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The long war with radical Islam

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COMMENTS

9 December 2009 15:04

Major Gen (Retd) Jim Molan is author of Running the War in Iraq.

Sam Roggeveen and I appeared on ABC Local Radio's Nightlife on Monday night talking about Afghanistan. We each took our predictable positions on the subject but as the program progressed I kept thinking about why we are in Afghanistan and the changing nature of the conflict.

One of the regular criticisms of those who advocate continued involvement in Afghanistan is that even if we are successful, it will not make us safe from terror. That's a legitimate point because there are many other places from which terror attacks can be planned and mounted. Sam and I only had the chance to go 'once over lightly' on this issue.

But preventing terror attacks on the US or Australia is only one of the reasons to be in Afghanistan. Regardless of what the declared reasons are, the full range is something like: to lessen the pressure on Pakistan and lessen the chance of terror attacks emanating from that region; to maintain the alliance with the US; for humanitarian and moral reasons; and because we are there and it is harder to withdraw troops than it is to get involved in the first place.

We should also be mindful of the consequences of failure. Sam (quoting Steve Coll) listed four consequences of failure in Afghanistan: civil war in Afghanistan; increased momentum for the Taliban in Pakistan; possible damage to the Pakistan-India relationship; and an emboldened al Qaeda. I would add one more: the wider impact on the resolve of a humiliated US and its ability to deter actions contrary to Western interests.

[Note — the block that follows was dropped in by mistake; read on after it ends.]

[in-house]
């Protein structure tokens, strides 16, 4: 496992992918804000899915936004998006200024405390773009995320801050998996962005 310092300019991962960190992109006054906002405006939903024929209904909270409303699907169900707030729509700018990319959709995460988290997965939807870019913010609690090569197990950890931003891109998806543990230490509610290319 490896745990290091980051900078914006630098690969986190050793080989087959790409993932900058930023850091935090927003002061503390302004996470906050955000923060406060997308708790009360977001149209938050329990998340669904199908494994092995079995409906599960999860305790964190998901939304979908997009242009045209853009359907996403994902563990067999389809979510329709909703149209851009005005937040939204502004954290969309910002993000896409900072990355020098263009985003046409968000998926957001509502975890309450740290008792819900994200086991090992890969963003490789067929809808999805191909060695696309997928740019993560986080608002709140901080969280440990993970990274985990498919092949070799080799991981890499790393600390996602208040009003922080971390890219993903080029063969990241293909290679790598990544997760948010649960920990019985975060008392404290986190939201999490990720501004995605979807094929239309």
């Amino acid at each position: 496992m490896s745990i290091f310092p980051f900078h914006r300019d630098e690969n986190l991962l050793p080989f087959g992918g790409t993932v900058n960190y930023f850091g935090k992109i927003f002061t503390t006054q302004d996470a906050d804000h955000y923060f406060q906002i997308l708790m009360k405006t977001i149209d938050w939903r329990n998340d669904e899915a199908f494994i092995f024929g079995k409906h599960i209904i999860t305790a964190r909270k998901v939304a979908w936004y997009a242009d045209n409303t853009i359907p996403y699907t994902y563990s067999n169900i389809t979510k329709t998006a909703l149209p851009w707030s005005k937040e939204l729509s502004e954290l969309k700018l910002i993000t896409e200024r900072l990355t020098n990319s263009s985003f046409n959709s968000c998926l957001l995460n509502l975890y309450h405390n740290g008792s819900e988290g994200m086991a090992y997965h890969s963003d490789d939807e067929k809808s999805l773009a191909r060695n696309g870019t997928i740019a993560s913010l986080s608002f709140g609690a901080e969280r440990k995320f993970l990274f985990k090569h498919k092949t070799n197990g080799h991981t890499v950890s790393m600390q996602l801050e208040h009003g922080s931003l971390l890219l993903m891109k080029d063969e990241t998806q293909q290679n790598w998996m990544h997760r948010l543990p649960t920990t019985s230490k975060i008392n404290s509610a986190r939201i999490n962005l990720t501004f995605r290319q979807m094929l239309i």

Any of these reasons by themselves might justify some involvement. Several of them might justify substantial involvement.

What about success? Let's define success for the coalition as reducing the Taliban to a level that could be handled by the Afghans, setting up governance structures that give some chance of honest government with some representation and with rights at least partially protected, with the economy beginning to develop, and the chance of terror attacks being planned and mounted from Afghanistan significantly reduced.

But would it all have been worthwhile if the terrorists could just move to one of many other countries?

I agree that new centres of terror are likely to arise as soon as we deprive the current ones of oxygen. Those that oppose extremist Islam (variously defined) are of course involved in many of those places already: Indonesia and the Philippines, some pretty ineffectual involvement in Somalia by neighbours and (occasionally) the US, involvement by US Central Command in many countries within its area of responsibility using soft power, and the formation of the US Africa Command. I'm sure there are more examples.

It seems to me that the Clausewitzian era of the decisive battle or campaign after which we all go home and declare 'mission accomplished' has passed, at least for our confrontation with radical Islam. It is now unreasonable to expect that one or two campaigns would end our confrontation with this challenge. And the fact that it might go on for a very long time is primarily due to those that challenge us, not necessarily because of our guilt or our mistakes.

It might just be a lot easier for all of us if we come to accept that our deployments of military and non-military resources are unlikely to end after a modest and cautious victory in Iraq or Afghanistan. This then frees the mind to consider what I think is our priority – how to actually win the war we are in.

Photo by Flickr user iwantamonkey, used under a Creative Commons license.

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